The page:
How-To Geek

How to Measure More Than Steps Using the iPhone’s Health App

Many people use the iPhone’s Health app or their Apple Watch to measure their steps or the distance they’ve walked during the course of the day. You may not realize, however, that it can measure much more than that.

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With the Health app, a lot of people might have never discovered that by digging a little further, you can measure a tremendous amount of health data.

When you open up the Health app, it will display the dashboard, which will show steps taken, distance traveled (walking and running), as well as flights climbed. You can switch views on the dashboard between a day, week, month, or year.

This isn’t a whole lot of data to gauge your daily activity, though. What’s more, it doesn’t display anything beyond fitness-related items. There’s a whole lot more to it than this. If you tap on the “Health Data” tab, you will find a vast plethora of other data you can add to to the dashboard.

Tapping on the “All” category gives you everything you can track with the Health app. As you can see in the following screenshot, it’s quite a bit.

Tapping on the Fitness category, we see there’s far more to your fitness activity than just steps, distance, and flights climbed, too.

Let’s use Nutrition as an example of how to set up tracking. This category has a lot of different data points we can track.

For example, if we click on “Caffeine” (something a great many of us abuse), we can track our daily caffeine intake and add it to the dashboard.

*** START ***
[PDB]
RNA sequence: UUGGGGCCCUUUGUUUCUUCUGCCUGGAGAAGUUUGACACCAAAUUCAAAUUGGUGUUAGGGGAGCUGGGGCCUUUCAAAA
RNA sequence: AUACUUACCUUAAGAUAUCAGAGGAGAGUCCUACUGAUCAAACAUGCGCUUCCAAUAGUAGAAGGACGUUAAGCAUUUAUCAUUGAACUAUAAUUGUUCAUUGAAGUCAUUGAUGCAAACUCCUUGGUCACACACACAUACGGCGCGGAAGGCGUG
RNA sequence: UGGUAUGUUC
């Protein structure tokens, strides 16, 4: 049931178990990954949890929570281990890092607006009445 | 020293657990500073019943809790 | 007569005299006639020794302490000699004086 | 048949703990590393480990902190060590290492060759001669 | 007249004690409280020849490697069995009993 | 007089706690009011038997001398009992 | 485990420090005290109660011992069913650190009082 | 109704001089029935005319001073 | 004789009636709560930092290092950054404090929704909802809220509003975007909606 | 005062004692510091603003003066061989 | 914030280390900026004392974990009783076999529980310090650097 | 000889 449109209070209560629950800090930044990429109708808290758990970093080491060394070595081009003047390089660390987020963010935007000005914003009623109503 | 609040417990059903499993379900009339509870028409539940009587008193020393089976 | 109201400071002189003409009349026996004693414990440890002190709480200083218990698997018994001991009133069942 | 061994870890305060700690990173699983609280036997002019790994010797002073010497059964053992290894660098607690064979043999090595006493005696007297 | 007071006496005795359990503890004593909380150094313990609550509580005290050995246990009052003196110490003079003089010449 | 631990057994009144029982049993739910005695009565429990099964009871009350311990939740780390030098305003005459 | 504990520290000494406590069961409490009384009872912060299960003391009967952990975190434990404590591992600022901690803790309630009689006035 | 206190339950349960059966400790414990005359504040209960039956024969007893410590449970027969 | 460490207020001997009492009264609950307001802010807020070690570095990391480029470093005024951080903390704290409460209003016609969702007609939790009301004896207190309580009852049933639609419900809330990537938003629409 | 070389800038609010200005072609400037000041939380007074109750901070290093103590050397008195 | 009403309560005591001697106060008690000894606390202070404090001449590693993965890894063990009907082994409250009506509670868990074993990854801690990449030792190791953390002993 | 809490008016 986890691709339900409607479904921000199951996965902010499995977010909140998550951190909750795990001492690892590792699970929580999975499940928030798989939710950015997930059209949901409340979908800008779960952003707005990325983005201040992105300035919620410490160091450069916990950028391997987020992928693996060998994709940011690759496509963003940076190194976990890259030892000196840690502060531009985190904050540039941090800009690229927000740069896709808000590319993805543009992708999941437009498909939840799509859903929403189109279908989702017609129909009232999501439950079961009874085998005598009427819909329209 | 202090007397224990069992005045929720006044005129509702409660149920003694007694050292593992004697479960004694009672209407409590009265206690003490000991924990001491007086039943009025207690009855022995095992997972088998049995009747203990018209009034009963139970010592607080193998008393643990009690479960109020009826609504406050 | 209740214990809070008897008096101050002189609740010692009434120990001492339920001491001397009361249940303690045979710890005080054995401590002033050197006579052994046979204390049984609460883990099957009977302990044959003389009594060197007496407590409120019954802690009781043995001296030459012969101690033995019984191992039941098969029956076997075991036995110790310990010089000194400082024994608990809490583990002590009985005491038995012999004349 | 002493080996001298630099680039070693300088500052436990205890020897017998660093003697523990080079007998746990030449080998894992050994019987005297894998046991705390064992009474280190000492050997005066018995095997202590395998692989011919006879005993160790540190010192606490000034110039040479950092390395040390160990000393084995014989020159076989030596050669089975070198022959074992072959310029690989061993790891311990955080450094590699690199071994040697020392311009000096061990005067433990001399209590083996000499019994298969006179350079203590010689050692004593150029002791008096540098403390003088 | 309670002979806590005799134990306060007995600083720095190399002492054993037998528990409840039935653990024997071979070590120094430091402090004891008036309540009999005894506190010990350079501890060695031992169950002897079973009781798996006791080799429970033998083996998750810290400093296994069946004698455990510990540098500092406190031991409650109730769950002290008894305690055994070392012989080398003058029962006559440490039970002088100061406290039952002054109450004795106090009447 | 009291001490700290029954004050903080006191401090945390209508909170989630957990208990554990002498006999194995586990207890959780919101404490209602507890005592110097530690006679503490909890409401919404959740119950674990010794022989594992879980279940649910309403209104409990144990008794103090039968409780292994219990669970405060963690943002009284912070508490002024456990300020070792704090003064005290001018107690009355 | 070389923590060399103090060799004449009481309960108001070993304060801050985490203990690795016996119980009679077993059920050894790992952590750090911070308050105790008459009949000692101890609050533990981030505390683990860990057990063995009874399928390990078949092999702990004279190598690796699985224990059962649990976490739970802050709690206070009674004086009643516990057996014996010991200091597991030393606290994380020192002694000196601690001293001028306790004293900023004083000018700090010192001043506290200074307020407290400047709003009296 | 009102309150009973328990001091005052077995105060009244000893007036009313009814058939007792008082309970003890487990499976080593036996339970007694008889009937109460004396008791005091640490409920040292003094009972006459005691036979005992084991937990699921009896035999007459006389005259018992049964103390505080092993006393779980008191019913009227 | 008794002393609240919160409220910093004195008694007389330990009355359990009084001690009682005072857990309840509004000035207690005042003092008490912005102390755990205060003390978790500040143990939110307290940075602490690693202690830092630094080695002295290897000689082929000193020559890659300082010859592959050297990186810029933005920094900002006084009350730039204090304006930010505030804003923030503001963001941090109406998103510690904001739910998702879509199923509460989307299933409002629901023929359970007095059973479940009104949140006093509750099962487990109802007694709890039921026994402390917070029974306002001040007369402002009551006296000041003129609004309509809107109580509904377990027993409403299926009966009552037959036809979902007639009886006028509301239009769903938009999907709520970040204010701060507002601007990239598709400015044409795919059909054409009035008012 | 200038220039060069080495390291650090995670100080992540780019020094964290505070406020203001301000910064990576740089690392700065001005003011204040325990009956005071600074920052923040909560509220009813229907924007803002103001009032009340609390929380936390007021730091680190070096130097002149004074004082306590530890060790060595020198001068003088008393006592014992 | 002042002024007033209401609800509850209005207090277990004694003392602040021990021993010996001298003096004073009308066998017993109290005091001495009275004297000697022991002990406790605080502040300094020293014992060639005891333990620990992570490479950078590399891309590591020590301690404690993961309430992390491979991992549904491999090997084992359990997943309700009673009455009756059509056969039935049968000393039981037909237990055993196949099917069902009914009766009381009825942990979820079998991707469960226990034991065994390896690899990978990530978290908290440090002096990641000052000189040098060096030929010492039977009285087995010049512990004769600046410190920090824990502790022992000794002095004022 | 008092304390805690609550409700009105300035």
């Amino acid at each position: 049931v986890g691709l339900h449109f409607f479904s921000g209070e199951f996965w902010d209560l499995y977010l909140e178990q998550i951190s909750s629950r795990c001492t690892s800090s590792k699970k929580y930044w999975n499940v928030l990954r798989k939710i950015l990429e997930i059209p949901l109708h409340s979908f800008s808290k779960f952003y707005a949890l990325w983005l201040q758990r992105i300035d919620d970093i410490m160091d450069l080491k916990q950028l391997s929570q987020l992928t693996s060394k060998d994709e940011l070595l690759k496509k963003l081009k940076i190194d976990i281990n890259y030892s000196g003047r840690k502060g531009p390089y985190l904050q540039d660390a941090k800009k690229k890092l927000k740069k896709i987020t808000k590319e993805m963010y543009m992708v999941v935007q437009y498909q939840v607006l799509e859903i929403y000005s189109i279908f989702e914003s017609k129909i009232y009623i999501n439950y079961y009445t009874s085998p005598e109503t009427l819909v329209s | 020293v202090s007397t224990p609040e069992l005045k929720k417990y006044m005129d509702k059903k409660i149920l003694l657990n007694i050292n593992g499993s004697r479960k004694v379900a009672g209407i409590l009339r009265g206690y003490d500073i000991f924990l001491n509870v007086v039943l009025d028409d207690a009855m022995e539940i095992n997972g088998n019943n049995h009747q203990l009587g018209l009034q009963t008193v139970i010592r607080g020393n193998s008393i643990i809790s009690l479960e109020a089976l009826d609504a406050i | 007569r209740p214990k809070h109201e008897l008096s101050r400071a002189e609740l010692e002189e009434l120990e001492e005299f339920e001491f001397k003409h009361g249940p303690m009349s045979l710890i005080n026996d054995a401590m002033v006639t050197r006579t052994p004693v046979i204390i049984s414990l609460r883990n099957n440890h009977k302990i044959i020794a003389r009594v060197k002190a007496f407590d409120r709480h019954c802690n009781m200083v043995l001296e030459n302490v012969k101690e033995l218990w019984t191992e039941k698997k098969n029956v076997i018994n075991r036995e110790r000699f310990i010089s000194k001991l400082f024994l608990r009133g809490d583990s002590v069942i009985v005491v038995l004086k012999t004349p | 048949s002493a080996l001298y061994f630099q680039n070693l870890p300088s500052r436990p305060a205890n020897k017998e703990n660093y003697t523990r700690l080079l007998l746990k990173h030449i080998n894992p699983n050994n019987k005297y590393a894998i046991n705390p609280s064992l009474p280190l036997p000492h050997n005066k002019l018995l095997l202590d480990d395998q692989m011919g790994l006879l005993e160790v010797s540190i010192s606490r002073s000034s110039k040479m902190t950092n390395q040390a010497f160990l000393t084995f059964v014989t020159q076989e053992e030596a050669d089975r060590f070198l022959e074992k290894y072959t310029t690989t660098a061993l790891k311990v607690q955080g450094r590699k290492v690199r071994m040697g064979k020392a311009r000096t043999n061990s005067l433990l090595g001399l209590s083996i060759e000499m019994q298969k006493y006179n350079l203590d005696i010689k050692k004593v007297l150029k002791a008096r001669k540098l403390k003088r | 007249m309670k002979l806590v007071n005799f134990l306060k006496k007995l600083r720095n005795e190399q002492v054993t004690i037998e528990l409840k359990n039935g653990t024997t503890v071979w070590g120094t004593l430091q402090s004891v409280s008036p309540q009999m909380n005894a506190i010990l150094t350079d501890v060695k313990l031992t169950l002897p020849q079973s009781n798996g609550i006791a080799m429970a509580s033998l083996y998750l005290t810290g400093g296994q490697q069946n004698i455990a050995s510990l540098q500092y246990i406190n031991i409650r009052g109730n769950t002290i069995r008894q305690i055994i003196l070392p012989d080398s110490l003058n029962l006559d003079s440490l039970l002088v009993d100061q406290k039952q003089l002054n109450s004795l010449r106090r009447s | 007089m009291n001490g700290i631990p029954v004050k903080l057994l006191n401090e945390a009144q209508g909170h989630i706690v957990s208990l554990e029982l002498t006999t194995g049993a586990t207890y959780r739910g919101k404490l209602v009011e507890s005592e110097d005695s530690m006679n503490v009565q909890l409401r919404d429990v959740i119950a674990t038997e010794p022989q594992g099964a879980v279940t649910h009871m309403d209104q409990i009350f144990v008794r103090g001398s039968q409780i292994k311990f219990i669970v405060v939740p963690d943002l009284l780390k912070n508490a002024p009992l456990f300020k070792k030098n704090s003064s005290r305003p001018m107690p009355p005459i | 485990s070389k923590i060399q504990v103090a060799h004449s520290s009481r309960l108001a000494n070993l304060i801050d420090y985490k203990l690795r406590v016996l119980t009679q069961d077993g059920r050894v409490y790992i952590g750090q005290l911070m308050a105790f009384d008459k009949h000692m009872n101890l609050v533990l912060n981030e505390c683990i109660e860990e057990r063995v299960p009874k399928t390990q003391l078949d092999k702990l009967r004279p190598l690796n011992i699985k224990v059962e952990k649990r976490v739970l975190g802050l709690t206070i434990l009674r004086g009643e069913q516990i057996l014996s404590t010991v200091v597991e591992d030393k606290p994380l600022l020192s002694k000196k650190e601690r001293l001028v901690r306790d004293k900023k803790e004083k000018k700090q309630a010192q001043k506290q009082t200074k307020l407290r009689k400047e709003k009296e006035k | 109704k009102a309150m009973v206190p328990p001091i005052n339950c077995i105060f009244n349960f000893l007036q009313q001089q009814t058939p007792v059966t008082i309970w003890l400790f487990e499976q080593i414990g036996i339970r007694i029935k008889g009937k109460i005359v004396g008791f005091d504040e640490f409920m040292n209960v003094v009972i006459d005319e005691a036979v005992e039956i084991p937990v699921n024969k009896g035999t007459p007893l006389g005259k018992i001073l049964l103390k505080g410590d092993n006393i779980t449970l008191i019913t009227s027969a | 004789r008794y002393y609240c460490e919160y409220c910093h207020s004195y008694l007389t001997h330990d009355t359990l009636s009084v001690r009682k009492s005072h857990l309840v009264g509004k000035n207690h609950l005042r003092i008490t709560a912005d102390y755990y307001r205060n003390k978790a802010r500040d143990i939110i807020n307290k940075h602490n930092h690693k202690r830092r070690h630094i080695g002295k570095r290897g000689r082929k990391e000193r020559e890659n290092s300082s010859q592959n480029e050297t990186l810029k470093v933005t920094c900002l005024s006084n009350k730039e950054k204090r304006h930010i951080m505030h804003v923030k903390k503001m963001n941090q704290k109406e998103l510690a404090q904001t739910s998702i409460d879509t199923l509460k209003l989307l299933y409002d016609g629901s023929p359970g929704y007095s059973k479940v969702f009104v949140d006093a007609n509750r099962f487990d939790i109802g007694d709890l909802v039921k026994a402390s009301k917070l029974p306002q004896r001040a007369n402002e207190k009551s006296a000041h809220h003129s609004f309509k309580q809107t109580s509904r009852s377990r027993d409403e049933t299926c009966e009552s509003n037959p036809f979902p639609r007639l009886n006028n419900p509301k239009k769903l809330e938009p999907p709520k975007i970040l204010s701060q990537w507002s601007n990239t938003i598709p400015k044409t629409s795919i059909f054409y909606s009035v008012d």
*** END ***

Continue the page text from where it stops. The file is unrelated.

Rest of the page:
Unlike steps, of course, your iPhone can’t automatically know how much caffeine we drink a day–but we can put it in manually.

And we don’t have to do it every day, either–if we forget to enter a day, we simply tap on “Date” and we can go back to whatever day we might have missed and log the amount of caffeine ingested.

Once added to the dashboard, we can now easily view our caffeine intake and tap on it any time we want to add a new data point. We can do this with any metric we want to track. Some examples of this could include fitness such as cycling and workouts, nutrition stuff like fiber, vitamins, and fat intake, as well as vitals such as blood pressure, heart rate, and more.

The choices can seem a bit overwhelming so it might best to figure out what you want to measure ahead of time, and then dig in.

Some data can be entered automatically if you have a Healthkit-compatible device, like a fitness tracker, sleep monitor, or blood glucometer. Click on the “Sources” tab, to add other apps and devices that integrate with Healthkit. You can track all kinds of things, from body temperature to blood pressure to blood sugar, as long as you have a compatible app or device.

There are also quite a few apps that work in conjunction with the Apple Health app. If you search for “health” in the app store, you can see them compiled in one area for your convenience. For example, you will find apps that track your runs, personal trainer apps, sleep trackers, weight loss programs, nutrition and diet apps, and much more.

Finally, there is the Medical ID tab. If you have a condition, allergy, or something else that you might want emergency responders to know about, then you can add it here, and it will be placed on the lock screen. You can even add an emergency contact number so your phone doesn’t need to be unlocked to call them.

It can then be accessed by tapping “Emergency” on the lock screen, then tapping “Medical ID”.

As you can see, the Health app can be an invaluable assistant for tracking your life. Whether it’s nutrition, fitness, sleep, and other data points, using Health will let you track all this and much more, so you never have any doubts about whether you’re burning enough calories or eating enough broccoli.

Born and brainwashed as an Ohio State Buckeye, Matt Klein fancies himself a modern-day jack-of-all-trades; favorite conversation starters include operating systems, Android, BBQ, quantum physics, and roller skating.

  • Published 02/9/16

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